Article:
New research reveals that the more people think they know about a topic in general, the more likely they are to allege knowledge of completely made-up information and false facts, a phenomenon known as "overclaiming." The findings are published in Psychological Science, a journal of the Association for Psychological Science.
In one set of experiments, the researchers tested whether individuals who perceived themselves to be experts in personal finance would be more likely to claim knowledge of fake financial terms.
As expected, people who saw themselves as financial wizards were most likely to claim expertise of the bogus finance terms.
"The more people believed they knew about finances in general, the more likely they were to overclaim knowledge of the fictitious financial terms," psychological scientist Stav Atir of Cornell University, first author on the study, says. "The same pattern emerged for other domains, including biology, literature, philosophy, and geography."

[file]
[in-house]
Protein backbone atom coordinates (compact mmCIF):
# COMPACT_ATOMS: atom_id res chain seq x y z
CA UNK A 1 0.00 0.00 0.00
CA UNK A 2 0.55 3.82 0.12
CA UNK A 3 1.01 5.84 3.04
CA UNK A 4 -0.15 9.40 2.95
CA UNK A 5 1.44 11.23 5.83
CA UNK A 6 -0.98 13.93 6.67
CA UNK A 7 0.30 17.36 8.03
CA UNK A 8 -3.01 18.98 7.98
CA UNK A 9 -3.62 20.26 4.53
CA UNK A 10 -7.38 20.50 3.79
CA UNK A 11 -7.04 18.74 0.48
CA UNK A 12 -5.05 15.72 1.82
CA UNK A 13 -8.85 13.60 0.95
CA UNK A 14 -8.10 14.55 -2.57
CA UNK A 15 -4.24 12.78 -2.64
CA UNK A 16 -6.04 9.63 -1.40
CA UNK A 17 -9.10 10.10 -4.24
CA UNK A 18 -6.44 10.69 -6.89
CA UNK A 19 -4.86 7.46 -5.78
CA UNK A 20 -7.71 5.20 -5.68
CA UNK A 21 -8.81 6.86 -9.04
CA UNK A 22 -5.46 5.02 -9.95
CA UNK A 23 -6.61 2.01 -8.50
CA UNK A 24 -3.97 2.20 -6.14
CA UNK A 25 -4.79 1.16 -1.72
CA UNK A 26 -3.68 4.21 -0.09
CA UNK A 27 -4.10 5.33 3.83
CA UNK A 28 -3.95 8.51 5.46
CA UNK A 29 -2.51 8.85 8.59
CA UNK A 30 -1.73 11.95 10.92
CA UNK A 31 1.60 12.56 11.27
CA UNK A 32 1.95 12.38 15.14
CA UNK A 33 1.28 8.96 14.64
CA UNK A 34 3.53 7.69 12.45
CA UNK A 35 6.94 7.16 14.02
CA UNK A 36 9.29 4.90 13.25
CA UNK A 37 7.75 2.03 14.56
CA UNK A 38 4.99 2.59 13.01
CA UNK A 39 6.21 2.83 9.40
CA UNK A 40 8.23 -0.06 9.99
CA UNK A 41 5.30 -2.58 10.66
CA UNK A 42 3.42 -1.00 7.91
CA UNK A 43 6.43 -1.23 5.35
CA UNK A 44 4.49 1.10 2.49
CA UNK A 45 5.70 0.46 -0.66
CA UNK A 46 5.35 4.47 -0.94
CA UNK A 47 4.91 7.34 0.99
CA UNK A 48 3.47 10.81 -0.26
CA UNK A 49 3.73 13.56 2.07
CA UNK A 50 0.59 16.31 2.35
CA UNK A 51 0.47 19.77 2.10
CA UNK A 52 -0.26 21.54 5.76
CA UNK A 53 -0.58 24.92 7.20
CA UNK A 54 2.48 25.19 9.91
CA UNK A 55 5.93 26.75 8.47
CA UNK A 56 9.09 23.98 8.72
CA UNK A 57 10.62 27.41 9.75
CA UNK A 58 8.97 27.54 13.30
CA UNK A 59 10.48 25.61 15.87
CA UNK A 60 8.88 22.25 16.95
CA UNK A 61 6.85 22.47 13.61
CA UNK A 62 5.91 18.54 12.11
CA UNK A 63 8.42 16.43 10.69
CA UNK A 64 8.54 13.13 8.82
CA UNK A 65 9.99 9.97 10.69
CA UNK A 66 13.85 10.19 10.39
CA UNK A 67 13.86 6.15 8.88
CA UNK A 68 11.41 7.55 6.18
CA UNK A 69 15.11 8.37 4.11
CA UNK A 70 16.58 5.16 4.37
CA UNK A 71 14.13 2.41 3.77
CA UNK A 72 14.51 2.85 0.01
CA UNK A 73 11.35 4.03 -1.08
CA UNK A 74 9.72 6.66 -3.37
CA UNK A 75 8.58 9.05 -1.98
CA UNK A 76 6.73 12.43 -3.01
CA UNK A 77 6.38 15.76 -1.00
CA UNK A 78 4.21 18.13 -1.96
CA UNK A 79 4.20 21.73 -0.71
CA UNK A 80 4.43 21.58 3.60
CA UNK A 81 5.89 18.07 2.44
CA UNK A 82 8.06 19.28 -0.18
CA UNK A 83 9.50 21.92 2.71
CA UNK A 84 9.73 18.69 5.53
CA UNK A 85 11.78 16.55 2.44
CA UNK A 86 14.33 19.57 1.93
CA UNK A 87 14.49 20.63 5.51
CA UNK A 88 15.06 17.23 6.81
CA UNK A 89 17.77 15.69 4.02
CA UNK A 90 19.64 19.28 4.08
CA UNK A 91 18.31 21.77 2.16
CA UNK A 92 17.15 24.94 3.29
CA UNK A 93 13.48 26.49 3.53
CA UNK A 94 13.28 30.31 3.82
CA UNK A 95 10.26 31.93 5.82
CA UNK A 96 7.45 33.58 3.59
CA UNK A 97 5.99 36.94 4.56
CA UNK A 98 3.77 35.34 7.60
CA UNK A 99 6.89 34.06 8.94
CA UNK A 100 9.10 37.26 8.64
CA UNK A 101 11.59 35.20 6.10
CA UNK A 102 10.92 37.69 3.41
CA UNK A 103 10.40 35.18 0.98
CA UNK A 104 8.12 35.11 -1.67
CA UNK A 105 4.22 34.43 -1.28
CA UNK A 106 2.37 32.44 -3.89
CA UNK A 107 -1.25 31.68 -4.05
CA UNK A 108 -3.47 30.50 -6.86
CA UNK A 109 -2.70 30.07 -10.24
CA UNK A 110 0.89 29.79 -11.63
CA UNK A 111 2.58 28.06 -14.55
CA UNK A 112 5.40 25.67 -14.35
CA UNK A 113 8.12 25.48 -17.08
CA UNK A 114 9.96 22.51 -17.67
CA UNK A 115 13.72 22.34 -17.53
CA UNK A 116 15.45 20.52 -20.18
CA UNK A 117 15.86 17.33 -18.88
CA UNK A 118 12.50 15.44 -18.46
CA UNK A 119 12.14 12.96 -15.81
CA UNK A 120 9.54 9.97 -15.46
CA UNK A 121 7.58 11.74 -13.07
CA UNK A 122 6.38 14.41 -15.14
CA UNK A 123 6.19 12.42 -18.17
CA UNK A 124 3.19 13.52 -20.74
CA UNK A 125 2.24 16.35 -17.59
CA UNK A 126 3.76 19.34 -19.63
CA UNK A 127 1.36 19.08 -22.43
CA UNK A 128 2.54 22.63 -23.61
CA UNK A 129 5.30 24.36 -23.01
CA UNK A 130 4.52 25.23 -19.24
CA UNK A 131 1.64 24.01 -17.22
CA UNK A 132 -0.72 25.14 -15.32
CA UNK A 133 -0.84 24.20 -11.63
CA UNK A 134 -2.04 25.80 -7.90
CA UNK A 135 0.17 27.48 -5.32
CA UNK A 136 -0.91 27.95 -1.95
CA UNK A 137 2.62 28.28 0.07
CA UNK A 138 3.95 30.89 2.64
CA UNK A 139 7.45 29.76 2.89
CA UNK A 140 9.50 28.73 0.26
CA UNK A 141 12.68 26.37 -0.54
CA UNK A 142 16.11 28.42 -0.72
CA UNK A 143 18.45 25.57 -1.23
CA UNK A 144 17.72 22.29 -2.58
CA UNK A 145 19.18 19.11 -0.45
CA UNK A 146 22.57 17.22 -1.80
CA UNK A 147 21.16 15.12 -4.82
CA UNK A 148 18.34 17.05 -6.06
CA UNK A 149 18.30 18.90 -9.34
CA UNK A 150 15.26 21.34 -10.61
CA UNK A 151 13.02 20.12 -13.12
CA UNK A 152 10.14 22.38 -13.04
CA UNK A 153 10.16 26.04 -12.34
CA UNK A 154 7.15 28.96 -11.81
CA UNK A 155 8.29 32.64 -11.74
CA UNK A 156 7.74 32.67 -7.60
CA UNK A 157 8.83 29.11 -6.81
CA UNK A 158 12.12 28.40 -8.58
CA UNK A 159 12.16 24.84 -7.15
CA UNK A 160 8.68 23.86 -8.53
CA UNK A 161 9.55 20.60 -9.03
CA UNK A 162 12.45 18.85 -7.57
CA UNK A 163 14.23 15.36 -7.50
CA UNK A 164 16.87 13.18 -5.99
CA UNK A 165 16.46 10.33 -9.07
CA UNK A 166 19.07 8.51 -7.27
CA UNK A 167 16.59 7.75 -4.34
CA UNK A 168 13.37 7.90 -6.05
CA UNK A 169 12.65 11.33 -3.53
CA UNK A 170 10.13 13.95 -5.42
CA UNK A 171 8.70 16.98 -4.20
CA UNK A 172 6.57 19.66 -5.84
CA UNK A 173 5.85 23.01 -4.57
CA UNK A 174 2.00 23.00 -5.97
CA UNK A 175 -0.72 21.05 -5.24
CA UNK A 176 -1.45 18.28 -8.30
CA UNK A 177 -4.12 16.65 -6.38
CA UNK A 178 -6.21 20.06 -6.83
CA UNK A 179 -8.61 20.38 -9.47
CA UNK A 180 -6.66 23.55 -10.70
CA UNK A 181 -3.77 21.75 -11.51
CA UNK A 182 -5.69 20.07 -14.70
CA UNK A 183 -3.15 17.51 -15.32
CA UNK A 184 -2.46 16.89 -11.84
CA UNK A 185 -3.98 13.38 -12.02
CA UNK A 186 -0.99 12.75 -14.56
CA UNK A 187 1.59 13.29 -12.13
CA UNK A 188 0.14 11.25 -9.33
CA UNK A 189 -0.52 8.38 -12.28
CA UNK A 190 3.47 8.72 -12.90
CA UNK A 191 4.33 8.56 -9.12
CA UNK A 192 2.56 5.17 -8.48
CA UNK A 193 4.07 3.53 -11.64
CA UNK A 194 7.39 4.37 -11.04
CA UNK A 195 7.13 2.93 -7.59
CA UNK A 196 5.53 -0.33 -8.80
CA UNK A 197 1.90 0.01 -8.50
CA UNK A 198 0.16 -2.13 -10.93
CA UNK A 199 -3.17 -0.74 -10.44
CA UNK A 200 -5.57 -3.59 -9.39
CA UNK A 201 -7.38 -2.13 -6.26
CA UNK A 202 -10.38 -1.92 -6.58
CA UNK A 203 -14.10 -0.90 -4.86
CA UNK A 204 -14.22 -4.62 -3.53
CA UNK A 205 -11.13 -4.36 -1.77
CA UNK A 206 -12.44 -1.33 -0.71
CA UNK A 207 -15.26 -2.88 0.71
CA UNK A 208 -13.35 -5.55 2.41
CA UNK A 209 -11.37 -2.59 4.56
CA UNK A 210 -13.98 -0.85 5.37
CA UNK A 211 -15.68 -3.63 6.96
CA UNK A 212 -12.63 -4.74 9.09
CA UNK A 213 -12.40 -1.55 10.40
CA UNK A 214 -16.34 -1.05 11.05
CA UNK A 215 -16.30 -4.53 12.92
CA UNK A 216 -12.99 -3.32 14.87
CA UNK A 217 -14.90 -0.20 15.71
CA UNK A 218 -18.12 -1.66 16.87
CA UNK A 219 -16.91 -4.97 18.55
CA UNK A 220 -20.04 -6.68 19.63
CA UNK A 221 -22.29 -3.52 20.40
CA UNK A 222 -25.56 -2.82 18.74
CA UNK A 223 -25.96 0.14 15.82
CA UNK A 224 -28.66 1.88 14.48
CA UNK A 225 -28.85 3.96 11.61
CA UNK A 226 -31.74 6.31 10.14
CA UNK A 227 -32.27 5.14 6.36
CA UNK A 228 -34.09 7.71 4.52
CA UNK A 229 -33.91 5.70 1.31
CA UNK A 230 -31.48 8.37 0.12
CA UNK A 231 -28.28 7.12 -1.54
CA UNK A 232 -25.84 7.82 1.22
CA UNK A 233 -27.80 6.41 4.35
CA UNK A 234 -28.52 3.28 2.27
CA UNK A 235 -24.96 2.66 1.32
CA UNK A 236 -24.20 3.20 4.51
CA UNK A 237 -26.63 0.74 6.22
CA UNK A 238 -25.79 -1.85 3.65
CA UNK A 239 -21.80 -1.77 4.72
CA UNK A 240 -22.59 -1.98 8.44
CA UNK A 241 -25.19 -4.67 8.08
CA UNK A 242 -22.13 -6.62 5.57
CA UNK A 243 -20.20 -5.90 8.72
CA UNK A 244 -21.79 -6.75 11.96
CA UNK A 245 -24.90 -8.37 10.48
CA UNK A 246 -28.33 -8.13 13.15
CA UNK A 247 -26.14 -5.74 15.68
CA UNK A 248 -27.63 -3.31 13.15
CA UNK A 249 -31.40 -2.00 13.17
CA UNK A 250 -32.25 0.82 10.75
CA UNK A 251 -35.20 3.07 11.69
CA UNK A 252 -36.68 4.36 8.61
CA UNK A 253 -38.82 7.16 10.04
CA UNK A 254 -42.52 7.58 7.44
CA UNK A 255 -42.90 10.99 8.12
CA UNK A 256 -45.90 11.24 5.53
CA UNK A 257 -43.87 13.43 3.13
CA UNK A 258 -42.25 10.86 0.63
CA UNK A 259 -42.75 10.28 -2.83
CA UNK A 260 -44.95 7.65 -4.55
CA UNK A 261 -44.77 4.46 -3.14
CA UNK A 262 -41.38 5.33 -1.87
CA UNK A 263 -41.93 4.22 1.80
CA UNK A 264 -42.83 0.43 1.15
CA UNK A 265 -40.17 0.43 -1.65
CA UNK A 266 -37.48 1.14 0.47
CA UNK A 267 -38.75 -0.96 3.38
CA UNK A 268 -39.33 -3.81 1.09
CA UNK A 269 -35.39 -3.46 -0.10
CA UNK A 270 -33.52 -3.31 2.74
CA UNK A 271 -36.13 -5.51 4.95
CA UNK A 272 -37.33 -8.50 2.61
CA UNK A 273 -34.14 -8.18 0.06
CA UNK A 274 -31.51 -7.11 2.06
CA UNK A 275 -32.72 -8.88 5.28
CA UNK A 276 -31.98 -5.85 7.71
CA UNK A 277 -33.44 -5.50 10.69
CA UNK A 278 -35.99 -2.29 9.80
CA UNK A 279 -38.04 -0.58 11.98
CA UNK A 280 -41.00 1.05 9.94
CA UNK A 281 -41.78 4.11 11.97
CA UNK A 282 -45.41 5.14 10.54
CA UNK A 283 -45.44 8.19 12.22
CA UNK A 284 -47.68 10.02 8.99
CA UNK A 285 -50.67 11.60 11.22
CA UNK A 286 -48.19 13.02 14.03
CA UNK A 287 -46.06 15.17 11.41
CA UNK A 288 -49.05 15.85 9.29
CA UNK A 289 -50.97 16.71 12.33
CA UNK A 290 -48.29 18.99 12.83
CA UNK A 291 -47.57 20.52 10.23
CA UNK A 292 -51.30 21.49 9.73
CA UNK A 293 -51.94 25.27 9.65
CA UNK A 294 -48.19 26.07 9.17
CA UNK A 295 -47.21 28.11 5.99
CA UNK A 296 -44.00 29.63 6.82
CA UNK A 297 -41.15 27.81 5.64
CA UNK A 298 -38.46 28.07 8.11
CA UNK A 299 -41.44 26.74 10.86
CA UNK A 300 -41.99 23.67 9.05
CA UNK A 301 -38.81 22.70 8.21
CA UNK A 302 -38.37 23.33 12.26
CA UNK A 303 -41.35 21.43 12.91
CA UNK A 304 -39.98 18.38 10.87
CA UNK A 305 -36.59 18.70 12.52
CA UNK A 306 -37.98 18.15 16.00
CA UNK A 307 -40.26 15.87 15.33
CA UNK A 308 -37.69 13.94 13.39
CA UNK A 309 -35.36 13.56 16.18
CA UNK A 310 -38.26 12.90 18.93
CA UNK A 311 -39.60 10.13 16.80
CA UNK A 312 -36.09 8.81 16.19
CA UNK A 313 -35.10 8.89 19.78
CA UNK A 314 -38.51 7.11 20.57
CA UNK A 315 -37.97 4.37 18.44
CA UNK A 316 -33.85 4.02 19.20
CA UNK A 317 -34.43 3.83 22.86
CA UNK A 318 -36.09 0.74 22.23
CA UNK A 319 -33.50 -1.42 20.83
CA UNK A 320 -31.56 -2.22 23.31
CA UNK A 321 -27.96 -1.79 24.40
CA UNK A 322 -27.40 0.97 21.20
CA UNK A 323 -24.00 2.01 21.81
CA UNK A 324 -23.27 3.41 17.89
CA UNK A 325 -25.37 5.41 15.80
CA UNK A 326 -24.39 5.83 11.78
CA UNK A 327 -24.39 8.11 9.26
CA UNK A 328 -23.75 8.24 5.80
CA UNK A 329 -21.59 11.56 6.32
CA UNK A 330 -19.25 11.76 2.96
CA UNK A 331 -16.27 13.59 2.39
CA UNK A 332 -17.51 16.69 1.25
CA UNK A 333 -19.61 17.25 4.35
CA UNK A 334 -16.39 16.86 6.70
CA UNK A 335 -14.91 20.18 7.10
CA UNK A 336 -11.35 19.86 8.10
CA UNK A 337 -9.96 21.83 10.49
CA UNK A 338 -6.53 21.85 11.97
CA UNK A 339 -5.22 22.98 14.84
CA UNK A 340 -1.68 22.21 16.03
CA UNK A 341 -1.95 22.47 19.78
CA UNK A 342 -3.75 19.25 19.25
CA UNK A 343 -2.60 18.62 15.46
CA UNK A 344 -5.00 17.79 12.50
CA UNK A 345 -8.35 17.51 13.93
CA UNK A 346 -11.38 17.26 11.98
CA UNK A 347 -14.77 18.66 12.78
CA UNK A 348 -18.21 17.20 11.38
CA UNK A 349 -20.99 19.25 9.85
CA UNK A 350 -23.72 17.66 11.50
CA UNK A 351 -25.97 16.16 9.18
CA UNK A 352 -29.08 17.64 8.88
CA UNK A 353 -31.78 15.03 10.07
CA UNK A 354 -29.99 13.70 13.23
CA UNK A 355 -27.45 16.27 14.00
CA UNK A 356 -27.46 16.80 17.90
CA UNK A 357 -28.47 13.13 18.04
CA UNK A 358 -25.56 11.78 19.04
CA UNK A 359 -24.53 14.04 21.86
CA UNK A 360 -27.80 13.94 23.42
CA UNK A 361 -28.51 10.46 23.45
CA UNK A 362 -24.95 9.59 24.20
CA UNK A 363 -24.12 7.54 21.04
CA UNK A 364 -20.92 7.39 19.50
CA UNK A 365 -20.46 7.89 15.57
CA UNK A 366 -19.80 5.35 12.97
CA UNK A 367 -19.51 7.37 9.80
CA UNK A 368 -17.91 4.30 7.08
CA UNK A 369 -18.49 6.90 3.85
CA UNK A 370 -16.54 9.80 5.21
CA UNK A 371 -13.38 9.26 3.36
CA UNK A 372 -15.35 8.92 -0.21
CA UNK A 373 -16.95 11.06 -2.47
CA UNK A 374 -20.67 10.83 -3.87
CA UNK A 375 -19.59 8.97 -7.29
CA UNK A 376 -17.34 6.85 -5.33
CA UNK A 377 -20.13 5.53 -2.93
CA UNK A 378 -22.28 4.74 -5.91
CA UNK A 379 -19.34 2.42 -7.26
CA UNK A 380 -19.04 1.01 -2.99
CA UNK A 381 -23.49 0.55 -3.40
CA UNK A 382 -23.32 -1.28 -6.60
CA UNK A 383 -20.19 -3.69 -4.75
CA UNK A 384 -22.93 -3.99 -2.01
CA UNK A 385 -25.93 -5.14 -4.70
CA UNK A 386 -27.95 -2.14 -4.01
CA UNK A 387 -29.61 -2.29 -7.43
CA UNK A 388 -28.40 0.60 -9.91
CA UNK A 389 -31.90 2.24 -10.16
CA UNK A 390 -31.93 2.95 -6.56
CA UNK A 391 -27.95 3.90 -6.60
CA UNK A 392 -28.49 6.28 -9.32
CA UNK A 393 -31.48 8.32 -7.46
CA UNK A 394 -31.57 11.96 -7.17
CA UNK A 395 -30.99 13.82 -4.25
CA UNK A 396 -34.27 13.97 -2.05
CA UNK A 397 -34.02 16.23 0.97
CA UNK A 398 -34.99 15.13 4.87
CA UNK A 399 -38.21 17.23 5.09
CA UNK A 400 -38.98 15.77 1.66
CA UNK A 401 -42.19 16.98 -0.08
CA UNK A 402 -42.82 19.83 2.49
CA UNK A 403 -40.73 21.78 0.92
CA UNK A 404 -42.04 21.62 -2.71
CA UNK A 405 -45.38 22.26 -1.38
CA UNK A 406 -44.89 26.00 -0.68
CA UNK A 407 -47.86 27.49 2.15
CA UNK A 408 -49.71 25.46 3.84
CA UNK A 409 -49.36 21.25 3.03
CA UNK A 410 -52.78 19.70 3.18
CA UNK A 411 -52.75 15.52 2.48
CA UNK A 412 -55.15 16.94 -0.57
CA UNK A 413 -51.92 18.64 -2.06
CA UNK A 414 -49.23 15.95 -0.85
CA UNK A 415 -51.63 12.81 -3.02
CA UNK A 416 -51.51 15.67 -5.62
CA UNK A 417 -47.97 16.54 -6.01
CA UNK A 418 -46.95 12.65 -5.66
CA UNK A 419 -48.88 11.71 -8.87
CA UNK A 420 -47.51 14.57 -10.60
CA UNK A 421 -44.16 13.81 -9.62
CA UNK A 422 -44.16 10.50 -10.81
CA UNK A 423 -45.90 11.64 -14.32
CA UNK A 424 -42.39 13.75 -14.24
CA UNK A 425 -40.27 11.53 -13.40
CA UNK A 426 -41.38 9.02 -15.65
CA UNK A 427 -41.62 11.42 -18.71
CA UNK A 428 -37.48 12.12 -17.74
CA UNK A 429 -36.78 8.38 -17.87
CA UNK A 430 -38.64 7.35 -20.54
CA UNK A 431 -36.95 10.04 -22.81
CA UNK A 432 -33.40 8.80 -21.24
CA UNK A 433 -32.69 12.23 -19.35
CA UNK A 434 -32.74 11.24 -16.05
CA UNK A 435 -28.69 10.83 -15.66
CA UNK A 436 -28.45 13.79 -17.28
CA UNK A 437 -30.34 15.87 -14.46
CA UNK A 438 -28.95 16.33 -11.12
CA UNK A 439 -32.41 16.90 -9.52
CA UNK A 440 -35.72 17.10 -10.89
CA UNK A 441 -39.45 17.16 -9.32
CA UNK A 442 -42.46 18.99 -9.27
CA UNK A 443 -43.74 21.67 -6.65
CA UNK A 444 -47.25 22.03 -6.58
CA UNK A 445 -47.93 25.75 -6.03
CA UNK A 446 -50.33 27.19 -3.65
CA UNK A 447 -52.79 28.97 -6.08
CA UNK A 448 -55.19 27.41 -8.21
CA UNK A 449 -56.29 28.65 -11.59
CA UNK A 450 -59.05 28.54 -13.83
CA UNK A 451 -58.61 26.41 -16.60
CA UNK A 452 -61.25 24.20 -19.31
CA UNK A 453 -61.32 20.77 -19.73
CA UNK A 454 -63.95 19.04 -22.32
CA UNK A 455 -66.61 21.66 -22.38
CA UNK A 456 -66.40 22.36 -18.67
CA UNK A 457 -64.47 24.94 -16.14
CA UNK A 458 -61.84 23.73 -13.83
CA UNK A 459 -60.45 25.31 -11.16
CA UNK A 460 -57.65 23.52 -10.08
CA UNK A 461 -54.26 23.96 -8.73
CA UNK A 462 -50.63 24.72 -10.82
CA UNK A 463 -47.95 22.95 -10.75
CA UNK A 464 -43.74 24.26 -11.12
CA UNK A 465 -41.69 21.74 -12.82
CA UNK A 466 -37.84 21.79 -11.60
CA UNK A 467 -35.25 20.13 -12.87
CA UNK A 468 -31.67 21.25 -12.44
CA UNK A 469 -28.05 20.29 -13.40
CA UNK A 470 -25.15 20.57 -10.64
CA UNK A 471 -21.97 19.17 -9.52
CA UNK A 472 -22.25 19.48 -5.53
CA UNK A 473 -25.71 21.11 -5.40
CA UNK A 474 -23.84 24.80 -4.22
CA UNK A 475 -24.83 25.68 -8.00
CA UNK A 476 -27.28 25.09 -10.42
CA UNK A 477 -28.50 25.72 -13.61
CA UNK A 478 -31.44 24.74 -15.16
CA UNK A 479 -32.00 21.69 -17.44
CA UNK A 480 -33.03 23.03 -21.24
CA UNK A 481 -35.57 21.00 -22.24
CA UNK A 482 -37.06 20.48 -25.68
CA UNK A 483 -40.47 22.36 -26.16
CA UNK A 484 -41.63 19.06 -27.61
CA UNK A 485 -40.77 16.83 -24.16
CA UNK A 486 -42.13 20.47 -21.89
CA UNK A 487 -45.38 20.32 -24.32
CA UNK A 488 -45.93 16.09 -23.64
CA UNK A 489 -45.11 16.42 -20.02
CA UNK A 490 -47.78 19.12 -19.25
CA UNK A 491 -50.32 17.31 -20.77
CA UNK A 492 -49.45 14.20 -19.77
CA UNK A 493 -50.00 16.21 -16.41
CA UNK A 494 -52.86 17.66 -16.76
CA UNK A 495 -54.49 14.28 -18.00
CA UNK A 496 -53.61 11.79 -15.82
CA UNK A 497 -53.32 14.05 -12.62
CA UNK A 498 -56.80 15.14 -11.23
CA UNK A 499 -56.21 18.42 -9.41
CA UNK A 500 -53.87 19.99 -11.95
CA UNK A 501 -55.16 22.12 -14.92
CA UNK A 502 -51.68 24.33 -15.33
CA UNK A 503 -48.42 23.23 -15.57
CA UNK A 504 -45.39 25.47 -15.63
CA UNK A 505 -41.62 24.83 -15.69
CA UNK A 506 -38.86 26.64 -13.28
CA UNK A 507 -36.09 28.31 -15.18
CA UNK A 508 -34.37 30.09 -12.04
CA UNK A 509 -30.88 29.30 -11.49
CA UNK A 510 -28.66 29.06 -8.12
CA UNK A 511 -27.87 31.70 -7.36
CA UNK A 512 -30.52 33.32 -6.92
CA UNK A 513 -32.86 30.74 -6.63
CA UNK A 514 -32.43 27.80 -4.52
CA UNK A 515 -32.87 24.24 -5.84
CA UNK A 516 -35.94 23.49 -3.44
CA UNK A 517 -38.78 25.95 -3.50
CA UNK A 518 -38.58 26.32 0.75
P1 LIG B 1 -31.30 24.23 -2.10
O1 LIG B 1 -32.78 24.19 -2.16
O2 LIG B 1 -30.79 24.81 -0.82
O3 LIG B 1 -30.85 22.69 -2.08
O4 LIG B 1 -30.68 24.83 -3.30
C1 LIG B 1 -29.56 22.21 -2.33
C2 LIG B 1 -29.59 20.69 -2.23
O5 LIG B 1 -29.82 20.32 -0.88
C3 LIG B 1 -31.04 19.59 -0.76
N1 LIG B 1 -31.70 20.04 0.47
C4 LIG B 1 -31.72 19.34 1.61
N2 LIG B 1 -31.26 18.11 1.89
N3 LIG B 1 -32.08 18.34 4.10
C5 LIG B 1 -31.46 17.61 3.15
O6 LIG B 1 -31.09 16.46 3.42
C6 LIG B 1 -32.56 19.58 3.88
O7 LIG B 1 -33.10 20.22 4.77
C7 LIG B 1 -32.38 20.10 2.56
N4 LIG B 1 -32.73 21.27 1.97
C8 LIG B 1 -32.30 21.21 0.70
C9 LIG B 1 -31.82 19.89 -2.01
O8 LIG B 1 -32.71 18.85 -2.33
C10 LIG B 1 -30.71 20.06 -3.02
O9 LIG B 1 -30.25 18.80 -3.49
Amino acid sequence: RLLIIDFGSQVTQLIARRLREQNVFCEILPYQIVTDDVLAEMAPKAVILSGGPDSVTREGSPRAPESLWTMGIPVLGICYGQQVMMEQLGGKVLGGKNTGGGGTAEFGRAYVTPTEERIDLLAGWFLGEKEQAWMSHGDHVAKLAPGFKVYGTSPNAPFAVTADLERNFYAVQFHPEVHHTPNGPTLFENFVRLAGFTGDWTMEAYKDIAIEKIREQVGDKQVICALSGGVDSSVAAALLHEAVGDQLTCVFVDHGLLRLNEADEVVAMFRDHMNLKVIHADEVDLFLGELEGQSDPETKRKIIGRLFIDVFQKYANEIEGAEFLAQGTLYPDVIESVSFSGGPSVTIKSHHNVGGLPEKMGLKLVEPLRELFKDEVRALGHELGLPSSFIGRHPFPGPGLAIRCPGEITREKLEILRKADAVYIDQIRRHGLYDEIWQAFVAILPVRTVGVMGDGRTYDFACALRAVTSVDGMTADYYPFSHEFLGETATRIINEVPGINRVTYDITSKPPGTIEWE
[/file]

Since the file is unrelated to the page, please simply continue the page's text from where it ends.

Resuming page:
"For instance," Atir explains, "people's assessment of how much they know about a particular biological term will depend in part on how much they think they know about biology in general."
In another experiment, the researchers warned one set of 49 participants that some of the terms in a list would be made up. Even after receiving the warning, the self-proclaimed experts were more likely to confidently claim familiarity with fake terms.
from Science Daily